The team says the socioeconomic threat these conditions create for sub-Saharan Africa is the most severe of any region on earth, but they believe their findings can help guide long-term management practices. “Armed with this knowledge, fisheries management strategies can be designed to help cope with these challenges,” Prof said.

Dr Kimirei, who is also Director- General of the Tanzania Fisheries Research Institute (TAFIRI), says the findings of this study are a critical building block towards research-informed policymaking in the Lake Tanganyika region.

“The importance of fisheries to the food security of the east and central African nations cannot be overemphasised,” he said.

“There is a growing body of research on declining fish production from Lake Tanganyika and other great lakes — which coupled with the findings of this study, and the ever-increasing fishing pressure — paint a gloomy future for the region. Therefore, sustainable fisheries of the lake can be achieved/maintained only if conventional fisheries management marries with ecosystem management and conservation approaches.”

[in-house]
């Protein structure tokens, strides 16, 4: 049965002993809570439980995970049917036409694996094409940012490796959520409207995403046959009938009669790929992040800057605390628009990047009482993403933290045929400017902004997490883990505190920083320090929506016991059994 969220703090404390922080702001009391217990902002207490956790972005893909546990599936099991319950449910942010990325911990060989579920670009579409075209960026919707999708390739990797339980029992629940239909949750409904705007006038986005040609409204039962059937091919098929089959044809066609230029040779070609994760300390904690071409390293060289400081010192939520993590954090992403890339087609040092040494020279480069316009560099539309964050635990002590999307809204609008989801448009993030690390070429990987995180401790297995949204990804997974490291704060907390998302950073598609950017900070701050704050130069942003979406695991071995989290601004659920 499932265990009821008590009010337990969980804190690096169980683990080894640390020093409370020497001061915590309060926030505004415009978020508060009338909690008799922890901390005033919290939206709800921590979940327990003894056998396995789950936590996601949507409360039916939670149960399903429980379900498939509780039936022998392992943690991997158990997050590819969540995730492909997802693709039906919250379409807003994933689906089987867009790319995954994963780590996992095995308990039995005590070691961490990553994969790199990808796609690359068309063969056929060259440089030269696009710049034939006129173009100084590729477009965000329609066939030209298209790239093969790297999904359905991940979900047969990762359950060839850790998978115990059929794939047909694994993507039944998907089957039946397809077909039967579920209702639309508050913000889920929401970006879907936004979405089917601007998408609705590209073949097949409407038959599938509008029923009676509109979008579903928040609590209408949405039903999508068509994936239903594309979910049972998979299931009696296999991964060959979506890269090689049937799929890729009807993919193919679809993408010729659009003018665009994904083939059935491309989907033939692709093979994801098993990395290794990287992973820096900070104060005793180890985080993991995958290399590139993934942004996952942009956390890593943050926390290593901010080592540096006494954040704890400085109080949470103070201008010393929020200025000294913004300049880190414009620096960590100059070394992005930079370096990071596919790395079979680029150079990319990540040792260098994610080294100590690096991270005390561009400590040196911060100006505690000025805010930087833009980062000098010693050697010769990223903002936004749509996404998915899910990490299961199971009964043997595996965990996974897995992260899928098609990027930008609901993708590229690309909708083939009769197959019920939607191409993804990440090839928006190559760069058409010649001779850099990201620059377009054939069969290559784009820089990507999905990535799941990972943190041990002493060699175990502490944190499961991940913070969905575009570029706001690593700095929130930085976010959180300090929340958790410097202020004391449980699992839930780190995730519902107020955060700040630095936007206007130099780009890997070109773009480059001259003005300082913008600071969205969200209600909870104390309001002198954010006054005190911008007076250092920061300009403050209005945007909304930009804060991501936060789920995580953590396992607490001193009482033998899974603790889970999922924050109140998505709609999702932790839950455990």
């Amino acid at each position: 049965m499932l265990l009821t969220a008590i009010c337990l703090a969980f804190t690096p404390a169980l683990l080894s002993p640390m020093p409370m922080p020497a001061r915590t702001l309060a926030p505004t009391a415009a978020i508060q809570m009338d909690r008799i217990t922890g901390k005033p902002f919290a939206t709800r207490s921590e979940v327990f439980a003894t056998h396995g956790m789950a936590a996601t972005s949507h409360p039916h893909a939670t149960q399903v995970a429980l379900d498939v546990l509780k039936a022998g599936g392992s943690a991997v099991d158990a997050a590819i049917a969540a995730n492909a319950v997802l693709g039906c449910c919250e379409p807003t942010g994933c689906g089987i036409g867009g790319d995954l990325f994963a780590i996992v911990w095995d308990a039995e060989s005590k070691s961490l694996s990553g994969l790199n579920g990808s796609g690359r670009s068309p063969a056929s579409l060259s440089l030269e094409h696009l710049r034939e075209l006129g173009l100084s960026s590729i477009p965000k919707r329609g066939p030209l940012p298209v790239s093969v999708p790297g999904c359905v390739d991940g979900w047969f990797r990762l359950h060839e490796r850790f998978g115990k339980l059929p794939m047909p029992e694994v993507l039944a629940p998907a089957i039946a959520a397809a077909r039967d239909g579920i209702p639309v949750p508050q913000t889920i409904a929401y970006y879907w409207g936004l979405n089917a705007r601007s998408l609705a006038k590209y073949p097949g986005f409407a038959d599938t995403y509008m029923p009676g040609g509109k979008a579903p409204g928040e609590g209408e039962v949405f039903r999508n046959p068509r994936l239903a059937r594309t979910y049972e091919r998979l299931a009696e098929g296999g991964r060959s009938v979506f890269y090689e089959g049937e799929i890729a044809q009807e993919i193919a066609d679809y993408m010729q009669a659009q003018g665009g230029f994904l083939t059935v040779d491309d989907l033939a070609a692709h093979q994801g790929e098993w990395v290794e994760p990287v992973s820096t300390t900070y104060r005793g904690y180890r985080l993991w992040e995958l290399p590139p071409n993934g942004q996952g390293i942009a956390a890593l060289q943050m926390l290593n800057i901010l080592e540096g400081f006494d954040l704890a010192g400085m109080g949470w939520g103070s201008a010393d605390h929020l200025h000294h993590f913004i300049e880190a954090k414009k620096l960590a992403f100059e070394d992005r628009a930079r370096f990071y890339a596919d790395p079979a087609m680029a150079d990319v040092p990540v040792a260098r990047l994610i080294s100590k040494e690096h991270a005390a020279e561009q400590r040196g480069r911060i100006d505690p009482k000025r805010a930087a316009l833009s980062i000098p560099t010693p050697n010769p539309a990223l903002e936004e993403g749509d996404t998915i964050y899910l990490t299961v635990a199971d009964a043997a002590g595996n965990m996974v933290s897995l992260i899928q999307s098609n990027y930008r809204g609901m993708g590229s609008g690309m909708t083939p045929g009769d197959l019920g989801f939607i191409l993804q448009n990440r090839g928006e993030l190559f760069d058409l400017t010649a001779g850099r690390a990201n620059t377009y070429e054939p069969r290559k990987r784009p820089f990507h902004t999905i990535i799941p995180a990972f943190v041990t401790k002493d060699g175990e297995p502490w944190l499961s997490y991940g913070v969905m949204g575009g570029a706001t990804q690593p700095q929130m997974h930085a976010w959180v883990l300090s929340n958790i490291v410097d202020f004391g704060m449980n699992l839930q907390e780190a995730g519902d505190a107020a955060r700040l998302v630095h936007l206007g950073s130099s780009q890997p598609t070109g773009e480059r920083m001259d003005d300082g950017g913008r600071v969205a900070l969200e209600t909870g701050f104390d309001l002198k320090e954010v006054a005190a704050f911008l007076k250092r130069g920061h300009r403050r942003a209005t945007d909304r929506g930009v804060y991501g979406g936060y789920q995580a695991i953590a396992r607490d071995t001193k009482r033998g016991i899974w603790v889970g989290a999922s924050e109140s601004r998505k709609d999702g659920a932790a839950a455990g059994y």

Co-author Sarah Ivory, with Penn State University, says the results make clear that changes in climate can have a cascading effect on the food webs in large tropical lakes. “The impacts of this are akin to multi-year or multidecade droughts in agricultural systems, from a food security perspective,” she said.

Mr Andrew Cohen, with the University of Arizona, says the findings have implications beyond tropical lakes as well. “Climate impacts on freshwater resources in the tropics are a bellwether for global change worldwide,” he said.

“This work is important, because climate changes that affect food security disproportionately hurt the poor,” Prof McGlue said. “This is one way science and social justice can become interwoven.”

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Author: University of Kentucky